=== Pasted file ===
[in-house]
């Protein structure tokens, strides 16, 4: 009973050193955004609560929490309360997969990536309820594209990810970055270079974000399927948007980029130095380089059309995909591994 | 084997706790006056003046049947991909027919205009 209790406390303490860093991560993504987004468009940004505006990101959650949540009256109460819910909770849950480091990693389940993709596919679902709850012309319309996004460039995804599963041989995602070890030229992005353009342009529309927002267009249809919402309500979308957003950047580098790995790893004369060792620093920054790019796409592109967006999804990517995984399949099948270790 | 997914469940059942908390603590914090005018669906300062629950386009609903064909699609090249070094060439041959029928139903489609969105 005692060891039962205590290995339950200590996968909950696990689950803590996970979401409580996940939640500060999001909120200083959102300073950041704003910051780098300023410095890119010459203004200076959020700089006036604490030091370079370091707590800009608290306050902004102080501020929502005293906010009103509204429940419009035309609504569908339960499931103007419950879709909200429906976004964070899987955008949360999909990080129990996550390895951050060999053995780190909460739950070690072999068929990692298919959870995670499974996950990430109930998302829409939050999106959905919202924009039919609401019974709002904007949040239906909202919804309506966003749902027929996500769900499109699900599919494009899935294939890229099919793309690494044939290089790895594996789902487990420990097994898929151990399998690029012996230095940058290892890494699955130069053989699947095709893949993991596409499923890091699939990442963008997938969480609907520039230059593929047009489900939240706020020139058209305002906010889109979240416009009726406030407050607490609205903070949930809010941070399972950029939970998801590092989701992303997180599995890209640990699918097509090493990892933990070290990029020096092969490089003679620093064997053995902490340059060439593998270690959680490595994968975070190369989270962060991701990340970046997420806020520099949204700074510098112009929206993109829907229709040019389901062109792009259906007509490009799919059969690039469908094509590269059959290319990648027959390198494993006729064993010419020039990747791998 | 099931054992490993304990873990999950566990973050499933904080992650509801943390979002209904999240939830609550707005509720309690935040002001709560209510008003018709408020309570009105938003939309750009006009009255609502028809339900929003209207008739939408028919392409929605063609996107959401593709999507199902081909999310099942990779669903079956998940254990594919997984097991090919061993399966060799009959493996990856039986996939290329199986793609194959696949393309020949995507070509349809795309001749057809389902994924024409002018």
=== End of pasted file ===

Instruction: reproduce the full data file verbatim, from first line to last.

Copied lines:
[in-house]
């Protein structure tokens, strides 16, 4: 009973050193955004609560929490309360997969990536309820594209990810970055270079974000399927948007980029130095380089059309995909591994 | 084997706790006056003046049947991909027919205009 209790406390303490860093991560993504987004468009940004505006990101959650949540009256109460819910909770849950480091990693389940993709596919679902709850012309319309996004460039995804599963041989995602070890030229992005353009342009529309927002267009249809919402309500979308957003950047580098790995790893004369060792620093920054790019796409592109967006999804990517995984399949099948270790 | 997914469940059942908390603590914090005018669906300062629950386009609903064909699609090249070094060439041959029928139903489609969105 005692060891039962205590290995339950200590996968909950696990689950803590996970979401409580996940939640500060999001909120200083959102300073950041704003910051780098300023410095890119010459203004200076959020700089006036604490030091370079370091707590800009608290306050902004102080501020929502005293906010009103509204429940419009035309609504569908339960499931103007419950879709909200429906976004964070899987955008949360999909990080129990996550390895951050060999053995780190909460739950070690072999068929990692298919959870995670499974996950990430109930998302829409939050999106959905919202924009039919609401019974709002904007949040239906909202919804309506966003749902027929996500769900499109699900599919494009899935294939890229099919793309690494044939290089790895594996789902487990420990097994898929151990399998690029012996230095940058290892890494699955130069053989699947095709893949993991596409499923890091699939990442963008997938969480609907520039230059593929047009489900939240706020020139058209305002906010889109979240416009009726406030407050607490609205903070949930809010941070399972950029939970998801590092989701992303997180599995890209640990699918097509090493990892933990070290990029020096092969490089003679620093064997053995902490340059060439593998270690959680490595994968975070190369989270962060991701990340970046997420806020520099949204700074510098112009929206993109829907229709040019389901062109792009259906007509490009799919059969690039469908094509590269059959290319990648027959390198494993006729064993010419020039990747791998 | 099931054992490993304990873990999950566990973050499933904080992650509801943390979002209904999240939830609550707005509720309690935040002001709560209510008003018709408020309570009105938003939309750009006009009255609502028809339900929003209207008739939408028919392409929605063609996107959401593709999507199902081909999310099942990779669903079956998940254990594919997984097991090919061993399966060799009959493996990856039986996939290329199986793609194959696949393309020949995507070509349809795309001749057809389902994924024409002018």